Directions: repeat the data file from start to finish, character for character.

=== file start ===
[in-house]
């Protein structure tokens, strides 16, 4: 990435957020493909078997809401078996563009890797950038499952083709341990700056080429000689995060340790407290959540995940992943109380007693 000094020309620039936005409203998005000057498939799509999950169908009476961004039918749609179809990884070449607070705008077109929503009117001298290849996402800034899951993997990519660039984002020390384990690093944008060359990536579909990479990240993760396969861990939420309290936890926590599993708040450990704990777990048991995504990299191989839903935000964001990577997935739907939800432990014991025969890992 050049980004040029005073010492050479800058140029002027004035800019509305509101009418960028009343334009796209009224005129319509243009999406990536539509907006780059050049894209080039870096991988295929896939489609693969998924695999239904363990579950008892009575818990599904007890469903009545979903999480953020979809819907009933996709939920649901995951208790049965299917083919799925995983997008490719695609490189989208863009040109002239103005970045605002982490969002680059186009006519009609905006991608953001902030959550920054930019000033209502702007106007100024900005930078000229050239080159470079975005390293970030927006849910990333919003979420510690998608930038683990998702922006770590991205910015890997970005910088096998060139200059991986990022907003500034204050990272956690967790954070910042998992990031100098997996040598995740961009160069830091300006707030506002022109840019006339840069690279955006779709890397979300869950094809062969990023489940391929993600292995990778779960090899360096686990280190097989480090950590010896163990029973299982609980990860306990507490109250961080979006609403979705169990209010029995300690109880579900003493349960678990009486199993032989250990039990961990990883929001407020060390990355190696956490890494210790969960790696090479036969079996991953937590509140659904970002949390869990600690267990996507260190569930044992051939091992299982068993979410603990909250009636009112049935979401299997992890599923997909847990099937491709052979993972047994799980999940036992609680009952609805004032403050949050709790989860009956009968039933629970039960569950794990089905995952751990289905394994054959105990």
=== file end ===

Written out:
[in-house]
């Protein structure tokens, strides 16, 4: 990435957020493909078997809401078996563009890797950038499952083709341990700056080429000689995060340790407290959540995940992943109380007693 000094020309620039936005409203998005000057498939799509999950169908009476961004039918749609179809990884070449607070705008077109929503009117001298290849996402800034899951993997990519660039984002020390384990690093944008060359990536579909990479990240993760396969861990939420309290936890926590599993708040450990704990777990048991995504990299191989839903935000964001990577997935739907939800432990014991025969890992 050049980004040029005073010492050479800058140029002027004035800019509305509101009418960028009343334009796209009224005129319509243009999406990536539509907006780059050049894209080039870096991988295929896939489609693969998924695999239904363990579950008892009575818990599904007890469903009545979903999480953020979809819907009933996709939920649901995951208790049965299917083919799925995983997008490719695609490189989208863009040109002239103005970045605002982490969002680059186009006519009609905006991608953001902030959550920054930019000033209502702007106007100024900005930078000229050239080159470079975005390293970030927006849910990333919003979420510690998608930038683990998702922006770590991205910015890997970005910088096998060139200059991986990022907003500034204050990272956690967790954070910042998992990031100098997996040598995740961009160069830091300006707030506002022109840019006339840069690279955006779709890397979300869950094809062969990023489940391929993600292995990778779960090899360096686990280190097989480090950590010896163990029973299982609980990860306990507490109250961080979006609403979705169990209010029995300690109880579900003493349960678990009486199993032989250990039990961990990883929001407020060390990355190696956490890494210790969960790696090479036969079996991953937590509140659904970002949390869990600690267990996507260190569930044992051939091992299982068993979410603990909250009636009112049935979401299997992890599923997909847990099937491709052979993972047994799980999940036992609680009952609805004032403050949050709790989860009956009968039933629970039960569950794990089905995952751990289905394994054959105990």